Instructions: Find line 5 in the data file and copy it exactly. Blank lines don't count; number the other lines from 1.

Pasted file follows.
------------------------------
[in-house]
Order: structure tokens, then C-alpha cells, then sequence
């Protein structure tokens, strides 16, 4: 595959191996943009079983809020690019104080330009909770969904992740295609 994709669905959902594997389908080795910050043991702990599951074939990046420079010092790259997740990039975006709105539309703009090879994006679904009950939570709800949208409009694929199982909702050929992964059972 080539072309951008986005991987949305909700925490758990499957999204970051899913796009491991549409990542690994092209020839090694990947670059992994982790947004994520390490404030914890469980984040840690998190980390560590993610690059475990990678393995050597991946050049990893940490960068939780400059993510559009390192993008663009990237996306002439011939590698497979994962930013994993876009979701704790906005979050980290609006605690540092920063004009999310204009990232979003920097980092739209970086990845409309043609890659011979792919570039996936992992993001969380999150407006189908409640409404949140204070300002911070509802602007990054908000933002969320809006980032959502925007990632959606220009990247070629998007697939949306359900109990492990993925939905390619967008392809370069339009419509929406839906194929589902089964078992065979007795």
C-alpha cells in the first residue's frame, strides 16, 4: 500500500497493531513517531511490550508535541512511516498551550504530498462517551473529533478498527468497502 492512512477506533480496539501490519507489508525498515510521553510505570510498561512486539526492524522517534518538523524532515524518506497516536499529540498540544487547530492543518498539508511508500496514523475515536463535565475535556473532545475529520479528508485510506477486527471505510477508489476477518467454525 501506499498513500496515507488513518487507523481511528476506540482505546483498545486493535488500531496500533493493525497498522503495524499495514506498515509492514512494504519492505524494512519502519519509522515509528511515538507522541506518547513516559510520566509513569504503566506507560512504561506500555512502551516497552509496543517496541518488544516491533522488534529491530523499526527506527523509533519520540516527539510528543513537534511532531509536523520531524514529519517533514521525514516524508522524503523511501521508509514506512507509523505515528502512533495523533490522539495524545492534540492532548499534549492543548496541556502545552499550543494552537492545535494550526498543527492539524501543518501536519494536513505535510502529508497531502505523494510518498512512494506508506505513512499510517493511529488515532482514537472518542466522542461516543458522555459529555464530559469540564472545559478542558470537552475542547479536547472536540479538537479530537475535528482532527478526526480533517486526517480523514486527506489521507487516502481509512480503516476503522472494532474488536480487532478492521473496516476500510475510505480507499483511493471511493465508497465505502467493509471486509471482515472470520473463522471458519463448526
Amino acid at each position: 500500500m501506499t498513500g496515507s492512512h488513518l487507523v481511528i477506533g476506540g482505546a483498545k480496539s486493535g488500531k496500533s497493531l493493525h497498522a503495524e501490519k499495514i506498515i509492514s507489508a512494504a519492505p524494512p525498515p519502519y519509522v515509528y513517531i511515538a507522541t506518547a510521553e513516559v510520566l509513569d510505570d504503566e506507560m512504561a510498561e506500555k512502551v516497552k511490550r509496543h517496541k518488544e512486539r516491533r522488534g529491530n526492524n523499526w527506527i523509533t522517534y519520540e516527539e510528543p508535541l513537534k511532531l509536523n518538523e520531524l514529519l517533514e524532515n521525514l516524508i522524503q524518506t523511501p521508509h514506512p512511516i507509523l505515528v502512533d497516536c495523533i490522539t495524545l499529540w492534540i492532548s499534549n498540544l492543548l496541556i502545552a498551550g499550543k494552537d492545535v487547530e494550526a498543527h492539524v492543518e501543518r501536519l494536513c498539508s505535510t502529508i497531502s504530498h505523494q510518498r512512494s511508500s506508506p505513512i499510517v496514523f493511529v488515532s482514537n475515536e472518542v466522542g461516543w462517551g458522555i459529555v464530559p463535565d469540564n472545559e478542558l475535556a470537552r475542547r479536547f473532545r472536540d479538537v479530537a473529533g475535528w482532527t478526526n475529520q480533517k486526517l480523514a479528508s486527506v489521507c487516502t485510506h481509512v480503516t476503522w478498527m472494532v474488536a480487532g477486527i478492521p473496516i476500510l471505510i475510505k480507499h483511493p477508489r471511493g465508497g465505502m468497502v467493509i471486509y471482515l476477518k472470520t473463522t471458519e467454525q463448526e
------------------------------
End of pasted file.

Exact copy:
Amino acid at each position: 500500500m501506499t498513500g496515507s492512512h488513518l487507523v481511528i477506533g476506540g482505546a483498545k480496539s486493535g488500531k496500533s497493531l493493525h497498522a503495524e501490519k499495514i506498515i509492514s507489508a512494504a519492505p524494512p525498515p519502519y519509522v515509528y513517531i511515538a507522541t506518547a510521553e513516559v510520566l509513569d510505570d504503566e506507560m512504561a510498561e506500555k512502551v516497552k511490550r509496543h517496541k518488544e512486539r516491533r522488534g529491530n526492524n523499526w527506527i523509533t522517534y519520540e516527539e510528543p508535541l513537534k511532531l509536523n518538523e520531524l514529519l517533514e524532515n521525514l516524508i522524503q524518506t523511501p521508509h514506512p512511516i507509523l505515528v502512533d497516536c495523533i490522539t495524545l499529540w492534540i492532548s499534549n498540544l492543548l496541556i502545552a498551550g499550543k494552537d492545535v487547530e494550526a498543527h492539524v492543518e501543518r501536519l494536513c498539508s505535510t502529508i497531502s504530498h505523494q510518498r512512494s511508500s506508506p505513512i499510517v496514523f493511529v488515532s482514537n475515536e472518542v466522542g461516543w462517551g458522555i459529555v464530559p463535565d469540564n472545559e478542558l475535556a470537552r475542547r479536547f473532545r472536540d479538537v479530537a473529533g475535528w482532527t478526526n475529520q480533517k486526517l480523514a479528508s486527506v489521507c487516502t485510506h481509512v480503516t476503522w478498527m472494532v474488536a480487532g477486527i478492521p473496516i476500510l471505510i475510505k480507499h483511493p477508489r471511493g465508497g465505502m468497502v467493509i471486509y471482515l476477518k472470520t473463522t471458519e467454525q463448526e